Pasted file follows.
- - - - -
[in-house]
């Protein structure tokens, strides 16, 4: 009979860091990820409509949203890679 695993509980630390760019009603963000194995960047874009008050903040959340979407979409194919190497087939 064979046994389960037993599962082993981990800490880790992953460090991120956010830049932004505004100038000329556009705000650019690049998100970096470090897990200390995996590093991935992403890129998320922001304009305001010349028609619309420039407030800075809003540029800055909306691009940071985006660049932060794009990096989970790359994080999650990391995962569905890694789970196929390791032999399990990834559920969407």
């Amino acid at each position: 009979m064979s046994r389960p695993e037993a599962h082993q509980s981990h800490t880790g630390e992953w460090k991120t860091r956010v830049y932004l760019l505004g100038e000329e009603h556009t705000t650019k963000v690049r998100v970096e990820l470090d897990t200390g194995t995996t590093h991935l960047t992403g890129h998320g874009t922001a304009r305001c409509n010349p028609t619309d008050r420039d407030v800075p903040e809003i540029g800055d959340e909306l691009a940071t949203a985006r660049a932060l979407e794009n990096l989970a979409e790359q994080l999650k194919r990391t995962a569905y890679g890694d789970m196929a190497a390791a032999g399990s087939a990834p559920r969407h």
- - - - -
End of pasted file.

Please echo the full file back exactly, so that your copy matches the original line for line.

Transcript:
[in-house]
């Protein structure tokens, strides 16, 4: 009979860091990820409509949203890679 695993509980630390760019009603963000194995960047874009008050903040959340979407979409194919190497087939 064979046994389960037993599962082993981990800490880790992953460090991120956010830049932004505004100038000329556009705000650019690049998100970096470090897990200390995996590093991935992403890129998320922001304009305001010349028609619309420039407030800075809003540029800055909306691009940071985006660049932060794009990096989970790359994080999650990391995962569905890694789970196929390791032999399990990834559920969407």
């Amino acid at each position: 009979m064979s046994r389960p695993e037993a599962h082993q509980s981990h800490t880790g630390e992953w460090k991120t860091r956010v830049y932004l760019l505004g100038e000329e009603h556009t705000t650019k963000v690049r998100v970096e990820l470090d897990t200390g194995t995996t590093h991935l960047t992403g890129h998320g874009t922001a304009r305001c409509n010349p028609t619309d008050r420039d407030v800075p903040e809003i540029g800055d959340e909306l691009a940071t949203a985006r660049a932060l979407e794009n990096l989970a979409e790359q994080l999650k194919r990391t995962a569905y890679g890694d789970m196929a190497a390791a032999g399990s087939a990834p559920r969407h």